At the same time, secular forces are ignored or brushed aside.
This dynamic is plainly visible in the composition of the new military council. The founder of the Free Syrian Army, secular former Syrian Air Force colonel Riad Asaad, is notably absent. Gen. Mustafa al-Sheikh, the first of his rank to defect to the rebels, is not there either. Sheikh is known for his fierce opposition to the Muslim Brotherhood.
Hussein Haj Ali, the highest ranking officer to defect so far, is absent as well.
A Reuters report on the new joint military council calculated that the Muslim Brotherhood and their allies account for about two-thirds of the 263 men who met in Antalya and formed the new body. Salafi commanders are also there.
The new council is headed by Brigadier Selim Idriss, who is described as a non-ideological military man. But his deputies, Abdel-basset Tawil of Idlib and Abdel-qader Saleh of Aleppo governate are associated with the Salafi trend.
The domination by the Muslim Brotherhood of the new military council mirrors the movement’s leading position in the new civilian leadership body – the Syrian National Coalition. The leader of this coalition is Ahmed Mouaz al-Khatib, former imam of the Umayyad Mosque in Damascus.
Khatib is closely associated with the Damascus branch of the Muslim Brotherhood.
The leader of the new coalition has a long history of anti-Semitic, anti-Western and anti-Shi’a remarks (he praised Saddam Hussein, for example, for “terrifying the Jews” and wrote an article asking if Facebook was an “American-Israeli intelligence website”). He is also an admirer of the Qatar-based Muslim Brotherhood preacher Sheikh Yusuf al-Qaradawi.
Within the body headed by Khatib, the Muslim Brotherhood-dominated Syrian National Council controls around 27 of the 65 seats on the executive body of the new coalition. There are also Islamists and fellow travelers among the non-SNC delegates.
The Brotherhood is by far the best organized single body within the coalition. One secular delegate at the first full meeting of the coalition accused the Brotherhood of “pushing more of its hawks into the coalition, although it already has half of the seats.”
So the emergence of the Syrian National Coalition and the associated Joint Military Council means that the West and its regional Sunni allies are now backing a Muslim Brotherhood-dominated coalition as the preferred replacement for the Assad regime.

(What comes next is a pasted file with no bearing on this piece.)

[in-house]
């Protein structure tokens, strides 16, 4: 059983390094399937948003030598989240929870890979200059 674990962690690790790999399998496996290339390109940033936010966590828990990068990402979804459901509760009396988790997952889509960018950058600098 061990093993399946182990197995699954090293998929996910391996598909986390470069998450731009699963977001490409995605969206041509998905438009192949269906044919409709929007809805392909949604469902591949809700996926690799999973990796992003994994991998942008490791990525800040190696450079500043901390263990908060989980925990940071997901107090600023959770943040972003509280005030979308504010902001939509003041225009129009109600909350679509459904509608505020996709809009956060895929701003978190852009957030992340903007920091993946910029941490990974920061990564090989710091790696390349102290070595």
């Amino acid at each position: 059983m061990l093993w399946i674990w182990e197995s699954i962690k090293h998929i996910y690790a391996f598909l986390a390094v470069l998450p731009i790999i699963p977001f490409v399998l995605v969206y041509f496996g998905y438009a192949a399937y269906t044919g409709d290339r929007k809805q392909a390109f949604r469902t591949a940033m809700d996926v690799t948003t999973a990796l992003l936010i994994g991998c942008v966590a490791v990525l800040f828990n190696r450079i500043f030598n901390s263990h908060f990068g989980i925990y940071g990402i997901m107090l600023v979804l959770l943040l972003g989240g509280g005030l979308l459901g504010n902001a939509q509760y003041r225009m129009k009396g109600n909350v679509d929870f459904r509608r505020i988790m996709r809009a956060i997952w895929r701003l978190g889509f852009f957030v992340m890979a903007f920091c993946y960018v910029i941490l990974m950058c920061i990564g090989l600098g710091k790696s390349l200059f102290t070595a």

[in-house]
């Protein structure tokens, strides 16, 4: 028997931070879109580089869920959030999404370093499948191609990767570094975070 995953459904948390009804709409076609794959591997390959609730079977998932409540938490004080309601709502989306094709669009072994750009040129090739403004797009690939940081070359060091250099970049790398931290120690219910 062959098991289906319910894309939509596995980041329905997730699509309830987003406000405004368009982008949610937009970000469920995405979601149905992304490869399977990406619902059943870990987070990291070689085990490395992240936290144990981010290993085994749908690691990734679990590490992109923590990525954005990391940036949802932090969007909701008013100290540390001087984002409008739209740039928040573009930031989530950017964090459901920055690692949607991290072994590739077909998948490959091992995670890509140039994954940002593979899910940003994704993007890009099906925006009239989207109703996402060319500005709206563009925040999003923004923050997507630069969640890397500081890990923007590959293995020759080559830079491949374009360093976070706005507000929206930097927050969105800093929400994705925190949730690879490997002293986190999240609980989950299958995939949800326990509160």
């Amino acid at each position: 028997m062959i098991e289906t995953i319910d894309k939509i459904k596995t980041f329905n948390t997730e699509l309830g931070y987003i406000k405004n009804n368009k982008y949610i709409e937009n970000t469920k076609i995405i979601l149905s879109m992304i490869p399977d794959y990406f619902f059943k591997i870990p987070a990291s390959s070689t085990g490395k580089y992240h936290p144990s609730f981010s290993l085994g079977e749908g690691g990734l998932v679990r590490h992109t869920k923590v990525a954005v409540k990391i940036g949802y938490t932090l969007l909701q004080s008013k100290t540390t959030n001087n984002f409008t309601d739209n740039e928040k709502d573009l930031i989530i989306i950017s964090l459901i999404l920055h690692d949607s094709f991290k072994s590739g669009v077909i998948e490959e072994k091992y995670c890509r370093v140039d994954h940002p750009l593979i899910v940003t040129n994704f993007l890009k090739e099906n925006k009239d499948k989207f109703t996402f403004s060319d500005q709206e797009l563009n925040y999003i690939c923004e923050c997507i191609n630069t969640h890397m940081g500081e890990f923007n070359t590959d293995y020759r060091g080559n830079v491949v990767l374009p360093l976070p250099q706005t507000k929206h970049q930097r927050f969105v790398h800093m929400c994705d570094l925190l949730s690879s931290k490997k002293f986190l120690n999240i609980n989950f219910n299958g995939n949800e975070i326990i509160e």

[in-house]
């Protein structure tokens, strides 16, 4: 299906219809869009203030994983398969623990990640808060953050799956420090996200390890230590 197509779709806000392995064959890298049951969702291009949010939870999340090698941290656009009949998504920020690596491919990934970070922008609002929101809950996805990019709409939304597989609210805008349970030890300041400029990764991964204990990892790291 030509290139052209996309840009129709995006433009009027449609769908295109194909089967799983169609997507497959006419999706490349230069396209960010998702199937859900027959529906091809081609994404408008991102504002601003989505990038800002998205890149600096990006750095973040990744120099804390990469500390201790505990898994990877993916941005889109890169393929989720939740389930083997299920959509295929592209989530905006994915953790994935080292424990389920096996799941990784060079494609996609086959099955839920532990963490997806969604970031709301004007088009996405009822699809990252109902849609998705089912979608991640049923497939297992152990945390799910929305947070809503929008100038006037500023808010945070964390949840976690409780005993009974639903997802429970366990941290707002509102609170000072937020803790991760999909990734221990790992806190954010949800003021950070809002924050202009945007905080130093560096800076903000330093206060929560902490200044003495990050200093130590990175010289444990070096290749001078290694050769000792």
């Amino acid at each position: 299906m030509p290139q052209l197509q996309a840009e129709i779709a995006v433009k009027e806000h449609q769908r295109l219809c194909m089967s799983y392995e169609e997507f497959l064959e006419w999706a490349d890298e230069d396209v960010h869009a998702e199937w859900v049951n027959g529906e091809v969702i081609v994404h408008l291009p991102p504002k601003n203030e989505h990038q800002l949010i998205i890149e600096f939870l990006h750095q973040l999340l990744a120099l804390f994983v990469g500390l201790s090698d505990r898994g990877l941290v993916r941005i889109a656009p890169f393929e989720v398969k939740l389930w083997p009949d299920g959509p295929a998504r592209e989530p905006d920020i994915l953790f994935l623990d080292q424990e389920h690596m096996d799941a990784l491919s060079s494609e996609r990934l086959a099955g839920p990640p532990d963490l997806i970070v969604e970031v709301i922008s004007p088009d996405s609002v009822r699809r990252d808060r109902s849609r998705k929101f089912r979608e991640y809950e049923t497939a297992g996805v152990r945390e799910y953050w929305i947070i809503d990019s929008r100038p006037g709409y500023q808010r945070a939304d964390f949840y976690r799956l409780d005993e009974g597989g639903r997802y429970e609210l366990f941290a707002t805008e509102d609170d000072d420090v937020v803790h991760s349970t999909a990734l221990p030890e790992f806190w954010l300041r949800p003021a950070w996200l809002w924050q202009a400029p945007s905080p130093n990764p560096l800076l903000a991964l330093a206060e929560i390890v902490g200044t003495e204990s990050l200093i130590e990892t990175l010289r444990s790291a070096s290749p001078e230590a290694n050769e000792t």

The al-Qaida-linked Jabhat al-Nusra organization, now designated a terror organization by the US, is a powerful jihadi force on the ground.
The Western desire to declare this group off limits is entirely understandable. But the attempt to build it up as a kind of bogeyman to be contrasted with so-called “moderate” Islamist groups has little basis in reality. The difference between the Salafis and the Muslim Brotherhood-affiliated groups is one of degree, not of kind.
Exemplifying this, the US designation has led to a furious response across the board among the Syrian rebels. Twenty-nine rebel groups have now issued a statement saying “we are all Jabhat al-Nusra.”
Their perception is that the US sought to avoid contact with the armed rebels, but now wants to be involved because it glimpses the possibility of a rebel victory. The jihadis of Jabhat al-Nusra, on the other hand, have been there since the start and have proven themselves among the most militarily capable of the rebel units. This perception largely accords with the facts.
The media focus on Jabhat al-Nusra may well be exaggerated. Even those articles claiming it is now playing a dominant role in the fighting admit that it constitutes only a small fraction of the total number of rebel fighters (nine percent is the number often quoted, though it is difficult to see on what basis this suspiciously precise figure was reached).
The focus on Jabhat al-Nusra should not obscure the fact that the better-organized, non-Salafi, home grown Muslim Brotherhood elements that the US is backing are no less anti-Western and no less anti-Jewish.
Could things have been different? As with Egypt, perhaps, if the West had perceived the risks and opportunities clearly at the start. This might have triggered a vigorous policy of support for non- Islamist opposition and fighting elements, which were there.
A counter-argument could also be made according to which in the Arab world in 2012, a non- Islamist popular force able to rival the Muslim Brotherhood and the Salafis in commitment and organizational capacity would be highly unlikely.
In any case, such a policy was never tried and is not being tried now.
The result is that the force now facing the retreating Assad regime is split between differing brands of Sunni Arab Islamism – some aligned with the West, some directly opposing it, but all holding fast to fundamentally anti-Western ideologies.
Given the level of life that has been lost in Syria, and the presence of chemical and biological warfare programs now in the vicinity of Islamist terror groups, it does not seem hyperbolic to recall a stanza from Percy Shelley’s famous poem “The Revolt of Islam”: “Their complicating lines did steep the orient sun in shadow… and all around, darkness more dread than night was poured upon the ground.”